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In The News / EBR of Juiced "Cross Current"
« Last post by Tom Cole on September 22, 2016, 04:40:20 pm »
Laws About Ebikes / Washington
« Last post by Tom Cole on September 22, 2016, 01:01:09 pm »
Washington wiki link

The State Patrol in Washington just makes it so simple with a pdf chart.
Laws About Ebikes / Virginia
« Last post by Tom Cole on September 22, 2016, 12:54:52 pm »
Virginia wiki link

Virginia's DOT has their act together!  Information is easy to find.  It is a bicycle if it meets the definition and requires no license or registration.

"Electric power-assisted bicycle" means a vehicle that travels on not more than three wheels in contact with the ground and is equipped with (i) pedals that allow propulsion by human power and (ii) an electric motor with an input of no more than 1,000 watts that reduces the pedal effort required of the rider. Operators must be at least 14 years old or be under the supervision of someone at least 18 years old. An electric power-assisted bicycle shall be considered a vehicle when operated on a highway.

A little more definition and some requirements
All electric personal assistive mobility devices, electrically powered toy vehicles, and electric power-assisted bicycles shall be equipped with spill-proof, sealed, or gelled electrolyte batteries. No person shall at any time or at any location drive an electric personal assistive mobility device, or an electric power-assisted bicycle faster than twenty-five miles per hour. No person less than fourteen years old shall drive any electric personal assistive mobility device, motorized skateboard or foot-scooter, or electric power-assisted bicycle unless under the immediate supervision of a person who is at least eighteen years old.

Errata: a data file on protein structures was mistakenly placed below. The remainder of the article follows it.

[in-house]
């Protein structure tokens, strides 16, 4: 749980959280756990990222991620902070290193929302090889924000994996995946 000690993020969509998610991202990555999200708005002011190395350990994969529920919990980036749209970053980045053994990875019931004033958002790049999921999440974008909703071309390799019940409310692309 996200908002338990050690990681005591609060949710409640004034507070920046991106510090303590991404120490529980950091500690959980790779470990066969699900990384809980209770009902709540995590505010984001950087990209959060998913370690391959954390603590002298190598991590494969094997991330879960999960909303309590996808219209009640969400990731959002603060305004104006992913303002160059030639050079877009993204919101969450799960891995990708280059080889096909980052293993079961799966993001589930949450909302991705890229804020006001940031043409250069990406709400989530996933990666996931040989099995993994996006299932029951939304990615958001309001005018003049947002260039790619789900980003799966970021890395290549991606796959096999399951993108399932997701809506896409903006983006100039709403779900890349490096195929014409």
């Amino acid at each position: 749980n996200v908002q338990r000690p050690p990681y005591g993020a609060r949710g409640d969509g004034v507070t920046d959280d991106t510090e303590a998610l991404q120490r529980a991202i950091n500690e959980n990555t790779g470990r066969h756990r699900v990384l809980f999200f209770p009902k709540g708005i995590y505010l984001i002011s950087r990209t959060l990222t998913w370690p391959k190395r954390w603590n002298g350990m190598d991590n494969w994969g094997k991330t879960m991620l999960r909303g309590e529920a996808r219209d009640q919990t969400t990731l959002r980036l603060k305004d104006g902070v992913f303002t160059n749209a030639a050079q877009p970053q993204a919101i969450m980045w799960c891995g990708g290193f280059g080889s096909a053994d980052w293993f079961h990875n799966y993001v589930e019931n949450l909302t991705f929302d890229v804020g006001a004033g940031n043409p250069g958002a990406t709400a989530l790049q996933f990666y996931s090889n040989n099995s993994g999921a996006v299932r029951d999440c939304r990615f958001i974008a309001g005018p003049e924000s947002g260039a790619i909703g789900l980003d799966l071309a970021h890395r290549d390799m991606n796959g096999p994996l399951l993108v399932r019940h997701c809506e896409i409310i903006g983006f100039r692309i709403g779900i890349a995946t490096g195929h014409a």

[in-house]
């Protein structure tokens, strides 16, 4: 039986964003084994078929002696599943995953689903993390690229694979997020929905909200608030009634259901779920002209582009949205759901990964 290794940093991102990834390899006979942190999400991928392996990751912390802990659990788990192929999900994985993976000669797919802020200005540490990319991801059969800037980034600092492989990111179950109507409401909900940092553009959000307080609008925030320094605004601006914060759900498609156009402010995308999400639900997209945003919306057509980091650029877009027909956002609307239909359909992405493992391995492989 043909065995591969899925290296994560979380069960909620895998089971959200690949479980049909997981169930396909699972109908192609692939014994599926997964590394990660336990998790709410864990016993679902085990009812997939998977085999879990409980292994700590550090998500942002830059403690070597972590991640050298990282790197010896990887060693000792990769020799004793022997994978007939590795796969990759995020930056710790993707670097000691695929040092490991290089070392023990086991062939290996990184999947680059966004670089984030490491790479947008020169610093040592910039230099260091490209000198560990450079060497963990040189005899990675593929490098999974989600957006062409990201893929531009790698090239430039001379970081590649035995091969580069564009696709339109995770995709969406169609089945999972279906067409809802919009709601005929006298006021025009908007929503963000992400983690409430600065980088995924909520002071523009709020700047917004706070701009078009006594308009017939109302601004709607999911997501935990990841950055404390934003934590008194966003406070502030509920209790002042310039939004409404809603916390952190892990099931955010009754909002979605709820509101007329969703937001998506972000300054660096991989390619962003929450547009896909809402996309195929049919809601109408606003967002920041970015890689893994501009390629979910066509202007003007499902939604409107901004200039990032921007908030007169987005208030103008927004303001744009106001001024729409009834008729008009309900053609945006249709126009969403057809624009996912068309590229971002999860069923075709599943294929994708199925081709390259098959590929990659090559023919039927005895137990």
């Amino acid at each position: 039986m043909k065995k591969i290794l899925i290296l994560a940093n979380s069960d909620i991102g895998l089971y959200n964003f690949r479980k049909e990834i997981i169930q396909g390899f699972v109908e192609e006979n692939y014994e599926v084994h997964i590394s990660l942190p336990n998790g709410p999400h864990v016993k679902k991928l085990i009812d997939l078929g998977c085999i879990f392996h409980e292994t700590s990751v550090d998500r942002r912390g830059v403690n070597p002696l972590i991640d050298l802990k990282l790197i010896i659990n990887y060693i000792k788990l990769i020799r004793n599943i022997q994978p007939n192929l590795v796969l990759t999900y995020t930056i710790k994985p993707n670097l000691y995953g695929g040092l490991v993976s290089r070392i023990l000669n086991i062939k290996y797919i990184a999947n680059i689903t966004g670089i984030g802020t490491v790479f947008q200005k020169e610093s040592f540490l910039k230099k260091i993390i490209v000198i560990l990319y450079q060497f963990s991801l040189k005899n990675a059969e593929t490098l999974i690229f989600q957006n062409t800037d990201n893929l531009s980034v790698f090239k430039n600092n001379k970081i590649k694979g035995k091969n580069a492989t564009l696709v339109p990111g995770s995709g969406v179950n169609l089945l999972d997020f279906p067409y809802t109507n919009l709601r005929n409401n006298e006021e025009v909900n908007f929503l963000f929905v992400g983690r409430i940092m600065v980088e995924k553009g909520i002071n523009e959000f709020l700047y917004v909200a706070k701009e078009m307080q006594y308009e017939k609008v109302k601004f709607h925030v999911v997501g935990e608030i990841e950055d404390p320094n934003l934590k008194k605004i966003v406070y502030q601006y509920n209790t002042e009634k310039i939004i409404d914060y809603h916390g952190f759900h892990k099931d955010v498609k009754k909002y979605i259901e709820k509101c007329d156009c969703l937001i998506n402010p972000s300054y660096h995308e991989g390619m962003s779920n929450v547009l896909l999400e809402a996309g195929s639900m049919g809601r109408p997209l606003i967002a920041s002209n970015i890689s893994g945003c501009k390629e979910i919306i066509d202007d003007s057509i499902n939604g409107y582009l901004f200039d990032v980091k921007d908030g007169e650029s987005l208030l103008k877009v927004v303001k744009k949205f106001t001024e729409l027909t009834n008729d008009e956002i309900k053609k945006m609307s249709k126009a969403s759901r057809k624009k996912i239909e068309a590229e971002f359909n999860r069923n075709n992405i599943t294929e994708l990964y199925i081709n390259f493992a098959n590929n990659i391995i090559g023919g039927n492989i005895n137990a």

An electric personal assistive mobility device or motorized skateboard or foot-scooter may be operated on any highway with a maximum speed limit of twenty-five miles per hour or less. An electric personal assistive mobility device shall only operate on any highway authorized by this section if a sidewalk is not provided along such highway or if operation of the electric personal assistive mobility device on such sidewalk is prohibited pursuant to § 46.2-904. Nothing in this section shall prohibit the operation of an electric personal assistive mobility device or motorized skateboard or foot-scooter in the crosswalk of any highway where the use of such crosswalk is authorized for pedestrians, bicycles, or electric power-assisted bicycles.

Operation of electric personal assistive mobility devices, electrically powered toy vehicles, bicycles and electric power-assisted bicycles is prohibited on any Interstate Highway System component except as provided by the section.

VA DOT's site covering operation of bicycles.
Laws About Ebikes / Interactive map and pdf chart of bike laws in the US and Canada
« Last post by Tom Cole on September 22, 2016, 12:27:27 pm »
An ebike research group at Portland State University has developed an interactive map as well as a PDF chart to help you know the laws where you ride.

I found this when doing research for my listings.

Laws About Ebikes / New Jersey
« Last post by Tom Cole on September 22, 2016, 12:12:43 pm »
New Jersey wiki link

New Jersey Title 39:1-1
"Motorized bicycle" means a pedal bicycle having a helper motor characterized in that either the maximum piston displacement is less than 50 cc. or said motor is rated at no more than 1.5 brake horsepower or is powered by an electric drive motor and said bicycle is capable of a maximum speed of no more than 25 miles per hour on a flat surface.

You have to be 18 and you must have either a basic driver's license or a motorcycle license
New Jersey Title 39:3-10 The holder of a basic driver's license or a separately issued motorcycle license shall be authorized to operate a motorcycle having a motor with a maximum piston displacement that is less than 50 cubic centimeters or a motor that is rated at no more than 1.5 brake horsepower with a maximum speed no more than 35 miles per hour on a flat surface.

TREC says you only have to be 15 years old, but I cannot find it in the statues.
I am unable to find anything on registration requirements specific to "motorized bicycle."  It is a safe bet that they will be treated like a moped.
Laws About Ebikes / Michigan
« Last post by Tom Cole on September 22, 2016, 09:11:01 am »
Michigan wiki listing

It is considered a moped.